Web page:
Deja Review: House of the Dead: Overkill Extended Cut

House of the Dead: Overkill was something of a self-fulfilling prophecy. It's a game defined by its grindhouse, B-movie trappings and, when it arrived on the Wii in February 2009, it developed the sort of cult audience that builds around the films the game set out to emulate.

Of course, by definition, cult audiences aren't particularly large, so Sega's attempting to reach a new crowd with House of the Dead: Overkill Extended Cut, a beefed up version of the hilarious, well-built on-rails shooter. Yes, Agent G and Isaac Washington have made the transition to PS3 and -- fair warning -- they still work pretty blue.
%Gallery-132174% What's new this time around? The Move-enabled release is exactly the sort of thing you'd want for an extended return visit. The film grain and quick cuts look even more stylish now that graphics have been boosted to HD, and you can even get that authentic late-night matinee feel with added 3D visuals.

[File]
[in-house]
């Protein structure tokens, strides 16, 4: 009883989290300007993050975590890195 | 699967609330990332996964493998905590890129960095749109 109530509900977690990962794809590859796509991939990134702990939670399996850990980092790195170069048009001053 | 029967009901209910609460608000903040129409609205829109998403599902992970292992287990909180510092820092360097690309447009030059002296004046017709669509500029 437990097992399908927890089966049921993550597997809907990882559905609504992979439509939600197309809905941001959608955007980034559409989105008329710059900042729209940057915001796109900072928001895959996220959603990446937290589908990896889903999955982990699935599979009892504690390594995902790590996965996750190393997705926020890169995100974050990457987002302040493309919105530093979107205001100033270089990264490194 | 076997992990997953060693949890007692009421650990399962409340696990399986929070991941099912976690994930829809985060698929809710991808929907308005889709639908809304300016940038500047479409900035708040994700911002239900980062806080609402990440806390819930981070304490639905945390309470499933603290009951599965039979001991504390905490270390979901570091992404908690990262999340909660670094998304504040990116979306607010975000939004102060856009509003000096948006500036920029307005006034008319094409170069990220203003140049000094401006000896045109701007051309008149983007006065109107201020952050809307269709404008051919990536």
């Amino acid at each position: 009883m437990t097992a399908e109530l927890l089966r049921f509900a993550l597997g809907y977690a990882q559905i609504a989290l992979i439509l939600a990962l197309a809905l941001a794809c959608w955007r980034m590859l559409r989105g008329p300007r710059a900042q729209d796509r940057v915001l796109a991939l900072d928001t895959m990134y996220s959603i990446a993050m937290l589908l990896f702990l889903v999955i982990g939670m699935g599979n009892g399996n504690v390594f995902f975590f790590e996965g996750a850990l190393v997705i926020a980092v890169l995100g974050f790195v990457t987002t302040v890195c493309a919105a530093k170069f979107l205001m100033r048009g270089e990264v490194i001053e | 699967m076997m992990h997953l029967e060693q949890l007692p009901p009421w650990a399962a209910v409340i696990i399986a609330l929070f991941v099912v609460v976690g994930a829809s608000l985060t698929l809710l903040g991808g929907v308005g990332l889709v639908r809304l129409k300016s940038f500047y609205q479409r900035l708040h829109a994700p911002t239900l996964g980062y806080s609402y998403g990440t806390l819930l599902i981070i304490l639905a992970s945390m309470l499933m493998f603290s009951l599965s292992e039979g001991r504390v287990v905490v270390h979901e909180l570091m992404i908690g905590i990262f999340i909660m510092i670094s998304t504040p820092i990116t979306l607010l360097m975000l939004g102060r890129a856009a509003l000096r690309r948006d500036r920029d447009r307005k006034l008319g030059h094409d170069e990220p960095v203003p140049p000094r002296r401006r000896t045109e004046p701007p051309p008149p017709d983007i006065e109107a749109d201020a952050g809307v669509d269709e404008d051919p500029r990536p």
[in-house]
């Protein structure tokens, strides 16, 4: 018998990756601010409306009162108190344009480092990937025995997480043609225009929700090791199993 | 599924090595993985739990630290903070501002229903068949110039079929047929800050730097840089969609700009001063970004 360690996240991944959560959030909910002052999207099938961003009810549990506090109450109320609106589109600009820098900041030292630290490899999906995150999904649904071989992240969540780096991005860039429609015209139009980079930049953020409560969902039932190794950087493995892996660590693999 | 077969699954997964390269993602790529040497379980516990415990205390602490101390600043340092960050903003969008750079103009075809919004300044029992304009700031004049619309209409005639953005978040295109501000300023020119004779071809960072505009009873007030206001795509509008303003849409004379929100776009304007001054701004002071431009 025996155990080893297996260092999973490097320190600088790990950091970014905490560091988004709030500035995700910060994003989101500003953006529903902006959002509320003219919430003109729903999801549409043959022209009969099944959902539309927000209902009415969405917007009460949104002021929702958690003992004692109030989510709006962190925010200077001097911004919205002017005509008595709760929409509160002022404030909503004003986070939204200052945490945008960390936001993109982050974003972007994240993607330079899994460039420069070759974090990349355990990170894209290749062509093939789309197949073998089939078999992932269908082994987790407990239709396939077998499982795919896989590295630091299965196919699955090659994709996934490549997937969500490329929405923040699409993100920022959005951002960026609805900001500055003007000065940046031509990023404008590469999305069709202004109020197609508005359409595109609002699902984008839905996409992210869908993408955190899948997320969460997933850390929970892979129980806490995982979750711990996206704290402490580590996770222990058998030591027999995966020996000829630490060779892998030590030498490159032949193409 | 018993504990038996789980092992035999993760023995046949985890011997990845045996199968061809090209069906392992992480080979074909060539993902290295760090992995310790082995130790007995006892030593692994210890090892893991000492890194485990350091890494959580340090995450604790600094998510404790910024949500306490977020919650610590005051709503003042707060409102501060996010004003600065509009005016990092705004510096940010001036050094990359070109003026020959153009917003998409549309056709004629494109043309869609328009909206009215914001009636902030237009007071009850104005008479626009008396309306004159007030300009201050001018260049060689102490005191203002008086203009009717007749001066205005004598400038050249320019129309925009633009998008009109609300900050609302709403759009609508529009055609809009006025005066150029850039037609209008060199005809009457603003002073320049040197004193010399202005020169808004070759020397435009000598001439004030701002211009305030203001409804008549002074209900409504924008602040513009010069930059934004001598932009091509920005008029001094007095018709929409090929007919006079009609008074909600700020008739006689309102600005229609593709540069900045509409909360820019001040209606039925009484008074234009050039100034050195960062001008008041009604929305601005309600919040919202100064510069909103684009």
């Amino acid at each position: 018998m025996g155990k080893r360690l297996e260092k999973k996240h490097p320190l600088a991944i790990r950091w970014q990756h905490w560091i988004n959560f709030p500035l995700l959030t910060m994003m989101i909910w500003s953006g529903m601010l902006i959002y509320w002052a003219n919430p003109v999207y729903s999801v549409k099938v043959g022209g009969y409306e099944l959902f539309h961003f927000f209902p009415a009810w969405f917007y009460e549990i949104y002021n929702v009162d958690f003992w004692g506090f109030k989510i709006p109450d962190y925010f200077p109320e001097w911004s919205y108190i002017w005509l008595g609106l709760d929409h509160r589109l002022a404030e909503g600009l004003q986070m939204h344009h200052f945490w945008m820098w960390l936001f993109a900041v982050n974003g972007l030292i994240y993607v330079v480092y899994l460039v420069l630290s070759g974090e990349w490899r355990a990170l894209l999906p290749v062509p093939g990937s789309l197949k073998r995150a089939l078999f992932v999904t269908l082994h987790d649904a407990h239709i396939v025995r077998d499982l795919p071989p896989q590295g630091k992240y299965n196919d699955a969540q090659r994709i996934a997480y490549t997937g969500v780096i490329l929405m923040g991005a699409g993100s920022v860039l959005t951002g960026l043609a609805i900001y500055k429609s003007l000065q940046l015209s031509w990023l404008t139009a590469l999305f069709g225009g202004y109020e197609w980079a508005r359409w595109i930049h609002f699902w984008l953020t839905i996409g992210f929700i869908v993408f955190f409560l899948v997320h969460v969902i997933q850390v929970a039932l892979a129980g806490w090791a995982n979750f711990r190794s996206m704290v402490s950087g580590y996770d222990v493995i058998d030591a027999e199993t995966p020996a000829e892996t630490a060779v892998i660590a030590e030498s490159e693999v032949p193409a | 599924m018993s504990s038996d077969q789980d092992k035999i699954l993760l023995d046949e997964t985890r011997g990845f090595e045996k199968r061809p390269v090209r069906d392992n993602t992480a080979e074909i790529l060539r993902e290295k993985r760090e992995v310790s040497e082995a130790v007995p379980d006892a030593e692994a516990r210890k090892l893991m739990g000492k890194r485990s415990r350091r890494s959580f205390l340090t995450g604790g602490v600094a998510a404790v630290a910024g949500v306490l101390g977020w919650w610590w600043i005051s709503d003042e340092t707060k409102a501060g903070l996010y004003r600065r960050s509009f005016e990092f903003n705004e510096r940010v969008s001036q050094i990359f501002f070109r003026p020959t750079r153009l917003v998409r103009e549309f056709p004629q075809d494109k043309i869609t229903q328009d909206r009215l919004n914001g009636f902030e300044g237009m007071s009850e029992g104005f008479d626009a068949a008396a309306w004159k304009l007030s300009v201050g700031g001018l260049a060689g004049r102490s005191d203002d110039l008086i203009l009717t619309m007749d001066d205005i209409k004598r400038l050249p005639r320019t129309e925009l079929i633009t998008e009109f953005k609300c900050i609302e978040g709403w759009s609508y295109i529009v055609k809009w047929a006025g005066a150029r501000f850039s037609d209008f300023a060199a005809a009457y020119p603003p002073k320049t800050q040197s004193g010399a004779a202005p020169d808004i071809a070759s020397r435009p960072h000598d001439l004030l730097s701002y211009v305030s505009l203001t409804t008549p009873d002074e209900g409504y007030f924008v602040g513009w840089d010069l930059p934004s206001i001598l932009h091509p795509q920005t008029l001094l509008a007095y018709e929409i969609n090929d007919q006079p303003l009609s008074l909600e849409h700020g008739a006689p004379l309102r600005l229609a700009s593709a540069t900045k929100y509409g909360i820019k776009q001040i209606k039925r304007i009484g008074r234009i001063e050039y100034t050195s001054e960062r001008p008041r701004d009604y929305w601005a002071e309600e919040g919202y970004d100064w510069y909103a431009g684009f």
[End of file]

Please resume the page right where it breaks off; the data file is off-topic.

In addition to revamped boss fights and new modes like "Hardcore" (which requires headshots for kills) you've got two entirely new levels featuring femme fatale Varla Guns and stripper Candi Stryper. Though they lack the chemistry of Isaac and G, their levels are a treat, especially the demented cow that waits at the end of "Creeping Flesh."

How's it hold up? Though Overkill was released two-and-a-half years ago, the rail shooter genre has moved forward very little in the interim. So the smart scoring system (which doles out huge bonuses for concurrent shots without misses) still feels plenty fresh, especially if this is your first time checking it out. Moreover, the genuinely hilarious, occasionally self-aware presentation is still without peer.

In fact, the only real problem is the Move controller itself. There's a lot more pull in the Move trigger as compared to the button-like one on the Wii, meaning that laying into bosses is far more cramp inducing. It also makes for more "recoil" as you fire, which is annoying in a precision-centric game like Overkill.

That said, as soon as you learn to compensate for it (or just buy an automatic weapon) you'll be all set to enjoy one of the most profane, surprisingly smart shooters of the generation. Welcome to the cult.

This article was originally published on Joystiq.